With many years of experience working for startups founded by others, I decided to start my own business recently with three other co-founders. Delivering a product that would be inclusive and fair for all was a key goal because we believe that, as with any good universal financial product or service, women are just as likely to be seeking a solution as men. In fact it seemed to me that some entrepreneurs forget that we females represent, more or less, half of the consumer market.
We therefore built Oval on the premise that financial awareness and trust can help women bridge the gap to independence.
Reportedly, 70% of women in India suffer domestic violence, yet financial dependence keeps them tied to their abusers. Furthermore, in the developing world, families of young women tend to neglect their daughter's education, as they do not believe in their right to financial freedom. In areas of rural India for example, only one girl in a hundred reaches 12th grade.
But we do not need to look as far as India, as little as just over half of women in the 4th most populous EU state - Italy - are active in the workforce. Many of the rest are not in education, employment or training thus being cut out from an opportunity to financial independence. Looking at the UK, less than a quarter of corporate board rooms have female representation. Even when they do, those women can expect to receive 20% less pay than their male colleagues.
But beyond eradicating the obvious injustice, there are also many benefits to society as-a-whole from greater female financial independence. Here are just a few:
Research suggests that women reinvest 90% of earned income to benefit their families, compared to only 30-40% for a man
Independent women become popular role models, empowering others to stand up to violence
Children of working mothers develop a better understanding of the value of money, with a greater potential for self sufficiency as adults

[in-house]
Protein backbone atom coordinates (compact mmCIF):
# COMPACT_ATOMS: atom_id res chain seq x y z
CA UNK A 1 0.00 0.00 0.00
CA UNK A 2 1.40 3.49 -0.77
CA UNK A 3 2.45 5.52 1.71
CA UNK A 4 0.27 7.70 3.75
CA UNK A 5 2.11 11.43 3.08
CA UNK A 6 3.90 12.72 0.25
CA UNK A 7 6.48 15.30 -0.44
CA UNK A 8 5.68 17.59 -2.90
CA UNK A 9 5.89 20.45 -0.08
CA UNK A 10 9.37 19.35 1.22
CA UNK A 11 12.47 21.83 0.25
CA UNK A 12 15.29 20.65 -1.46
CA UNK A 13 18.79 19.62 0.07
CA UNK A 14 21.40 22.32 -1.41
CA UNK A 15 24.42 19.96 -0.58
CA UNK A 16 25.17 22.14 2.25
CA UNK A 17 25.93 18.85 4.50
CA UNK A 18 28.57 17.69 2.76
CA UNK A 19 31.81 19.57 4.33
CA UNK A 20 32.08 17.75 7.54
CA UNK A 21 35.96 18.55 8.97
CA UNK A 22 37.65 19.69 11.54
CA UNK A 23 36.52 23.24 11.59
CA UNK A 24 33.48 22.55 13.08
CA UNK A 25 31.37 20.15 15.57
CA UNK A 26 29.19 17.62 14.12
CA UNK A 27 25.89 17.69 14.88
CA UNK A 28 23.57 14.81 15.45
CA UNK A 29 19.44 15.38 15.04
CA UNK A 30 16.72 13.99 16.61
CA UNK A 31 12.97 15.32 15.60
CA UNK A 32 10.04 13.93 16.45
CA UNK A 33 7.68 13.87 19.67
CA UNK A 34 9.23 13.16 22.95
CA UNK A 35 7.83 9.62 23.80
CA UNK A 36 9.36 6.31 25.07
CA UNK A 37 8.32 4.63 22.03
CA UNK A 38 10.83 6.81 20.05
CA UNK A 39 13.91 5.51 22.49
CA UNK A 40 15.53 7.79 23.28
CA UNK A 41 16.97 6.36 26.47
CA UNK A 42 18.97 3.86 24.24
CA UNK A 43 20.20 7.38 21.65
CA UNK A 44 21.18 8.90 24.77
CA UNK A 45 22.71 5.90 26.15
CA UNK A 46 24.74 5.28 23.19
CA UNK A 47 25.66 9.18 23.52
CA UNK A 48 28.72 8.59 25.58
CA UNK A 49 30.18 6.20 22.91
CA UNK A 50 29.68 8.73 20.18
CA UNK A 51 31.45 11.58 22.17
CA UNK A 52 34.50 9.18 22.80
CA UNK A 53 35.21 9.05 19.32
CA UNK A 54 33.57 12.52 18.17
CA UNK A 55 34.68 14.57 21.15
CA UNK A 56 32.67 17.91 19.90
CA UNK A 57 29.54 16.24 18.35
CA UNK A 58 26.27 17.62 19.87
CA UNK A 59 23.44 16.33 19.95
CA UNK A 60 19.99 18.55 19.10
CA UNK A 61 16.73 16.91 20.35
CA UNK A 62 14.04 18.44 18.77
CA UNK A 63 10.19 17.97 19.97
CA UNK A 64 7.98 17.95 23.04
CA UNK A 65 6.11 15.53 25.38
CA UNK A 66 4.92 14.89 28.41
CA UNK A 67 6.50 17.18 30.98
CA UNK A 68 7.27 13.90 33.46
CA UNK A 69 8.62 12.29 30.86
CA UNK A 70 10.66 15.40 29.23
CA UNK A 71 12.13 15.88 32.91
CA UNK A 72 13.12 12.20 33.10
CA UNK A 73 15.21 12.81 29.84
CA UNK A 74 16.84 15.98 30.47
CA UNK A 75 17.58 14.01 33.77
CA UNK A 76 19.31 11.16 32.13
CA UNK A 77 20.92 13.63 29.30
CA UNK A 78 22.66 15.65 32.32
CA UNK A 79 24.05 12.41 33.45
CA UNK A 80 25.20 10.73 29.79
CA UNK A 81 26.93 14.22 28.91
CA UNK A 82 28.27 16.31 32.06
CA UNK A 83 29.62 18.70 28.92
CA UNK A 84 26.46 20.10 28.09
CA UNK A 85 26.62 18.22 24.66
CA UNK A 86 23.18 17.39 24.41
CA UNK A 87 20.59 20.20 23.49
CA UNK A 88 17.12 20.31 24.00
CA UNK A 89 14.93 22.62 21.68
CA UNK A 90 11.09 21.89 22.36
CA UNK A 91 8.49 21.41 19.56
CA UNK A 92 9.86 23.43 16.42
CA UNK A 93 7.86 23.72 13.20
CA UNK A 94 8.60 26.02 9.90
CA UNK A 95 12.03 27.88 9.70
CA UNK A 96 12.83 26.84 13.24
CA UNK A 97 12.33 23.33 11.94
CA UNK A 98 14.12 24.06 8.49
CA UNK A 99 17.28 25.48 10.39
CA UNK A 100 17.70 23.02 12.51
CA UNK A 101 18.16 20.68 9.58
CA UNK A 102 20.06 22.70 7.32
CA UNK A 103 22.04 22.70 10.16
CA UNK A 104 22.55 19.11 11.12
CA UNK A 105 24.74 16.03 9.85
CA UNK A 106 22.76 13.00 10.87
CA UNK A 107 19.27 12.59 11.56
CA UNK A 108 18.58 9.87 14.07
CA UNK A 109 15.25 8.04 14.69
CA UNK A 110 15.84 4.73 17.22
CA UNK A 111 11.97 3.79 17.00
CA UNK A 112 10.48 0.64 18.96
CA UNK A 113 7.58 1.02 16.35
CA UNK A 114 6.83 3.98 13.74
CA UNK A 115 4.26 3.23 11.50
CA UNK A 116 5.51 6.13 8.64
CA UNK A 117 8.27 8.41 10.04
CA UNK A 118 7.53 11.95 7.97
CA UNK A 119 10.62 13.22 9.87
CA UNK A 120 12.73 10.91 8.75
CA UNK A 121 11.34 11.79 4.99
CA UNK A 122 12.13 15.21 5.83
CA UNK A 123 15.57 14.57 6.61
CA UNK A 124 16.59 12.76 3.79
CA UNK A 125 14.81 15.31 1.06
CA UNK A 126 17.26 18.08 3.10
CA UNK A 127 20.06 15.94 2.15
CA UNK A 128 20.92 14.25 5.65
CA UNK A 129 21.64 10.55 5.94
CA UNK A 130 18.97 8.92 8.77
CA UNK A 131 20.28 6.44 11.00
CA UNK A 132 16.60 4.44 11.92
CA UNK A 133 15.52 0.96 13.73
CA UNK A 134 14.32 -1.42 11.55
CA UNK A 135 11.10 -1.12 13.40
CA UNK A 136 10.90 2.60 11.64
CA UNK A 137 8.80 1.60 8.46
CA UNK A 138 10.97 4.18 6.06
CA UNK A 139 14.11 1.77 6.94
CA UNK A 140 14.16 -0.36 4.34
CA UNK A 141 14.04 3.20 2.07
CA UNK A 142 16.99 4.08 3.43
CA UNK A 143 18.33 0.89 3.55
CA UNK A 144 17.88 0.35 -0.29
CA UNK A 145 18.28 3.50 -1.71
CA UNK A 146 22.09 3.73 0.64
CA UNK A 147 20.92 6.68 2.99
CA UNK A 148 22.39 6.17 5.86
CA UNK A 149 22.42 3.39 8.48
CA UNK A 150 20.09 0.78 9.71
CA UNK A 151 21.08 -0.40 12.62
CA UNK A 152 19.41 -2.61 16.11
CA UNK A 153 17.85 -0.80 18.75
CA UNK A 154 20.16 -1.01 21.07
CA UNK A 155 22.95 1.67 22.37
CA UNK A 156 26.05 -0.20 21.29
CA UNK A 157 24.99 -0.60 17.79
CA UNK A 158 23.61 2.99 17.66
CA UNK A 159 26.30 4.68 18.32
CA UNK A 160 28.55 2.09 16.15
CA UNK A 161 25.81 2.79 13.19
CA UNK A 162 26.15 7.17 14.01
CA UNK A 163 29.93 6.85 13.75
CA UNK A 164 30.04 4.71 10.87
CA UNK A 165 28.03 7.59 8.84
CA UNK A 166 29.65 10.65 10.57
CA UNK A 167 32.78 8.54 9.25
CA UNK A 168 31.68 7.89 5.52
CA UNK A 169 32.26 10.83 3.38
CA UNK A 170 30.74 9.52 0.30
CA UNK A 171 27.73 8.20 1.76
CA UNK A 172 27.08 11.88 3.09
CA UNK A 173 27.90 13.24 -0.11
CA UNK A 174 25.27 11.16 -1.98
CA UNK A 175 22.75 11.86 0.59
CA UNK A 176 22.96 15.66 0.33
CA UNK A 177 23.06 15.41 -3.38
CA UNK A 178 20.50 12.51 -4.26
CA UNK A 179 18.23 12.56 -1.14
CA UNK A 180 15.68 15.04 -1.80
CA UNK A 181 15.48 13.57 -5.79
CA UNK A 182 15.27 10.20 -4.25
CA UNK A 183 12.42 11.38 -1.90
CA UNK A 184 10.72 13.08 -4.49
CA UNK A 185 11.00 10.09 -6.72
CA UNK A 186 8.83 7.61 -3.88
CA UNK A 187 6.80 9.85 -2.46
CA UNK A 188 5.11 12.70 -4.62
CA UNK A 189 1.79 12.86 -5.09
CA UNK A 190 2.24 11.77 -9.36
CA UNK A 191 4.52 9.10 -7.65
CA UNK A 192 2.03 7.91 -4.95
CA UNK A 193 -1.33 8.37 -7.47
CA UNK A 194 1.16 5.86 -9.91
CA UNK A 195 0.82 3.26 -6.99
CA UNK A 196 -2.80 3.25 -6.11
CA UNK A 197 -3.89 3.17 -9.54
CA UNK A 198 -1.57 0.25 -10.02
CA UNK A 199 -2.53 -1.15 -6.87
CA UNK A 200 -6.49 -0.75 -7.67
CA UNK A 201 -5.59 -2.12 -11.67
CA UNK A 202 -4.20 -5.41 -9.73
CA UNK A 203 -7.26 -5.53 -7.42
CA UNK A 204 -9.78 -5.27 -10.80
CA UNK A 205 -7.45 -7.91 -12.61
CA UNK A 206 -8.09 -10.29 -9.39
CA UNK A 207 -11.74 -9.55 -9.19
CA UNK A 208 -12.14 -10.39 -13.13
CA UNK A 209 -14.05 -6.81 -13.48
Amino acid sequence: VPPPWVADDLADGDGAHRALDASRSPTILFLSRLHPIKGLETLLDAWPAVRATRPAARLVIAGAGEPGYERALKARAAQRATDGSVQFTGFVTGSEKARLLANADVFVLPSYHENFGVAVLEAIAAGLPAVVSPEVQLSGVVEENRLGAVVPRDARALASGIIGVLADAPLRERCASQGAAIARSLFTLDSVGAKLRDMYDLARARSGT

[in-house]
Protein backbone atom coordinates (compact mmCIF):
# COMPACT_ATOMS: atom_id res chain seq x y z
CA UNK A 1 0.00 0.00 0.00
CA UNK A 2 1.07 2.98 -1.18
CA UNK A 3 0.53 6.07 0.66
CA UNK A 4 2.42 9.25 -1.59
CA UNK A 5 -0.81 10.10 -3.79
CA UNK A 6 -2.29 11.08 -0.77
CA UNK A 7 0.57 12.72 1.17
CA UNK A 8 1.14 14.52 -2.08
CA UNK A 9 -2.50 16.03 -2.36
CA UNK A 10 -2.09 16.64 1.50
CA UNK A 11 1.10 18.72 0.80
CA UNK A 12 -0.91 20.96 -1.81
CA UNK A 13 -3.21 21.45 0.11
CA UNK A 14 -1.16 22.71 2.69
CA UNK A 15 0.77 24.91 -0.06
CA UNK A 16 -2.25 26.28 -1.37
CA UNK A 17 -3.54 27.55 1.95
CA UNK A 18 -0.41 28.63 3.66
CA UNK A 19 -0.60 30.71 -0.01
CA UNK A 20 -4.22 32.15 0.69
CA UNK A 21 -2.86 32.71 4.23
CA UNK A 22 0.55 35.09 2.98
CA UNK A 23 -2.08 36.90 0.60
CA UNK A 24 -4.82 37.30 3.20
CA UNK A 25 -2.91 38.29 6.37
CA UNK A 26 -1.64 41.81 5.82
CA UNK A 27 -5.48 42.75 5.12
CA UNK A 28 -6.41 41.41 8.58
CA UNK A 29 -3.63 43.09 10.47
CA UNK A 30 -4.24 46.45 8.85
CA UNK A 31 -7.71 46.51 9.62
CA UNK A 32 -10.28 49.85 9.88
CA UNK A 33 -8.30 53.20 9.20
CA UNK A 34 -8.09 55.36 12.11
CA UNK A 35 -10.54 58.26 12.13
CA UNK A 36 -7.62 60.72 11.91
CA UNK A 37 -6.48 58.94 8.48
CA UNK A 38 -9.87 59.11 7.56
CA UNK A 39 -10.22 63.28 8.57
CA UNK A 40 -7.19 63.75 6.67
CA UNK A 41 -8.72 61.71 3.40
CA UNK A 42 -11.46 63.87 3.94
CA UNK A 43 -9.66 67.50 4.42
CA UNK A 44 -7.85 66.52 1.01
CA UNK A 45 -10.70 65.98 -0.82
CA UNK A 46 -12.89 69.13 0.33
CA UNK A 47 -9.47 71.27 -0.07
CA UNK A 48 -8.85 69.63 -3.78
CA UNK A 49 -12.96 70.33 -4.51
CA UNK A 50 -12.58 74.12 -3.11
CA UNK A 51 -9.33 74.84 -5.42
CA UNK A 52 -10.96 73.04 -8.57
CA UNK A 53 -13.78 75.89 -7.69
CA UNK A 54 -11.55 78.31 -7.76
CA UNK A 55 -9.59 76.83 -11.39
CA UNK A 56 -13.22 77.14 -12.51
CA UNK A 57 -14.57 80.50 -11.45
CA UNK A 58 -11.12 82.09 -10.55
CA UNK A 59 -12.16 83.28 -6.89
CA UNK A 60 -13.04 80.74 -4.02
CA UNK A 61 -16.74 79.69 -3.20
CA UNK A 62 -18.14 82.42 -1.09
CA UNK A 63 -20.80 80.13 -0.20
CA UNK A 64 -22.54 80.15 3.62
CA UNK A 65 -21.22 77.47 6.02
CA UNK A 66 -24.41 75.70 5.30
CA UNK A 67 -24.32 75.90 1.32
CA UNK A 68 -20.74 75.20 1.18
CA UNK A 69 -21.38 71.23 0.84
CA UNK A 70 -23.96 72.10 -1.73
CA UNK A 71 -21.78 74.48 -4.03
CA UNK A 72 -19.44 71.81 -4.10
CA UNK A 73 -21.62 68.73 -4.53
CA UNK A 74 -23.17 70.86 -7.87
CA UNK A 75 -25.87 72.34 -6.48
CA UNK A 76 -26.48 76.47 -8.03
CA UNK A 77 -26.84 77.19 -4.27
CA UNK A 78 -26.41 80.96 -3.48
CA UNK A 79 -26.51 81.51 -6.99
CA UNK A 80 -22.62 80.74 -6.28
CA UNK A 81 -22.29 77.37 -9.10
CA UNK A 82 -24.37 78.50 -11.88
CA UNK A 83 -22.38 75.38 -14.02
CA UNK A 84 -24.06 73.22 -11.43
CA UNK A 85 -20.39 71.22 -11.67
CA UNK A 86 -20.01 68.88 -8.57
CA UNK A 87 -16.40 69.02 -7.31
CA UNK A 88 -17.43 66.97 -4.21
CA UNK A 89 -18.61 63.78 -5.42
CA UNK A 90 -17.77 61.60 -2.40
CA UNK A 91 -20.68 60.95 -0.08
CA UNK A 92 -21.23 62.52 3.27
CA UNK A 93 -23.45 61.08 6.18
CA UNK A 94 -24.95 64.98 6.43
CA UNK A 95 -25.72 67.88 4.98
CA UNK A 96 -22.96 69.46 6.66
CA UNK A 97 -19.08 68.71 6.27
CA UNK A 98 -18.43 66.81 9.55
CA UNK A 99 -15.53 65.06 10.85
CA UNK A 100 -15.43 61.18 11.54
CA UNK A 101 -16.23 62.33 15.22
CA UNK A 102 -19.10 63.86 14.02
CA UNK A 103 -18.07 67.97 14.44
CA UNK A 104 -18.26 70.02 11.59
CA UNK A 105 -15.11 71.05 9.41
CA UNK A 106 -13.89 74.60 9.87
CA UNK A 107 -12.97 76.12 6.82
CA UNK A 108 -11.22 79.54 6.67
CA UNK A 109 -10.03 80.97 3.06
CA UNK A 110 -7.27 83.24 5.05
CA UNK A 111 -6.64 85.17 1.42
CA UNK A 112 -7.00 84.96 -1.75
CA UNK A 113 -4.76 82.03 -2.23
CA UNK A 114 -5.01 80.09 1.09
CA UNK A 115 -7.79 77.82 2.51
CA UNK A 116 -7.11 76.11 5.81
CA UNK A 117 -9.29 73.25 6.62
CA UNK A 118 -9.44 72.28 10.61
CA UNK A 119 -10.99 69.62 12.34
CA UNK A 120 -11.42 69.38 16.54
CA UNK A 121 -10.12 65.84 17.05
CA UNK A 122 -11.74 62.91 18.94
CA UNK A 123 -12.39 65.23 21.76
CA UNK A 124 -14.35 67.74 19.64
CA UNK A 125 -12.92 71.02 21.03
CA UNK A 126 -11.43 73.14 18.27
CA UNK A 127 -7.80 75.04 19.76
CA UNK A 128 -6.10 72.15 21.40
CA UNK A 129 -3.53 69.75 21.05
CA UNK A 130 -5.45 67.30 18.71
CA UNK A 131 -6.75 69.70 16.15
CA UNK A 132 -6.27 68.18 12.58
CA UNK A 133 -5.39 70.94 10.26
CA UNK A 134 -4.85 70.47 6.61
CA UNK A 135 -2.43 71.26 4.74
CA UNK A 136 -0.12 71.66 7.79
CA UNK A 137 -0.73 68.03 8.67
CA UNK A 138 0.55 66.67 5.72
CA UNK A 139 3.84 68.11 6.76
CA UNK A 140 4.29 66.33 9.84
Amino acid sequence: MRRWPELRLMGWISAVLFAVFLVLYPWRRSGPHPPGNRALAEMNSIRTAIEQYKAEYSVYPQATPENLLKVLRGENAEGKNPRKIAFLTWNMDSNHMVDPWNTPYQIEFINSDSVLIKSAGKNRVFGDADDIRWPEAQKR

Child mortality rate research shows that for every one additional year of education for women of reproductive age, child deaths fall by 9.5%
More women working means more women earning, boosting national economies and welfare programs through increased spending and tax revenue
Closing the gender pay gap could deliver an earnings increase of $2 trillion in OECD countries alone.
To promote greater financial independence, access to savings and investment schemes should be encouraged, not only workplace and wage equality. Worldwide, just 47% of women can count on access to formal financial institutions and saving mechanisms, compared to 55% of men. The gap only widens in developing economies such as in the Middle East and North Africa.
This is why, at Oval Money we firmly believe that the simple and accessible financial tools we offer can change the game in favour of equality in today’s society by helping women to better understand their spending habits and routinely set money aside for the future.
As women already feel empowered when engaging with social media, we decided to link saving behaviours with digital social expression. We recently launched a new feature that integrates Oval Money with leading social networks, tieing savings to social media activity, beginning with Facebook. By activating a ‘Step’, our users can now automatically transfer a chosen sum to their digital savings wallet each and every time they post on Facebook.
This is an important first step. But as a fintech entrepreneur, I believe there is still so much more to do and I am excited by the idea that many more women are actively getting involved in bringing about positive change in the financial industry.
An excellent initiative of Innovate Finance, the Women in Fintech Powerlist celebrates the incredible women leading this change. I look forward to continuing to work with and innovate alongside such inspiring women.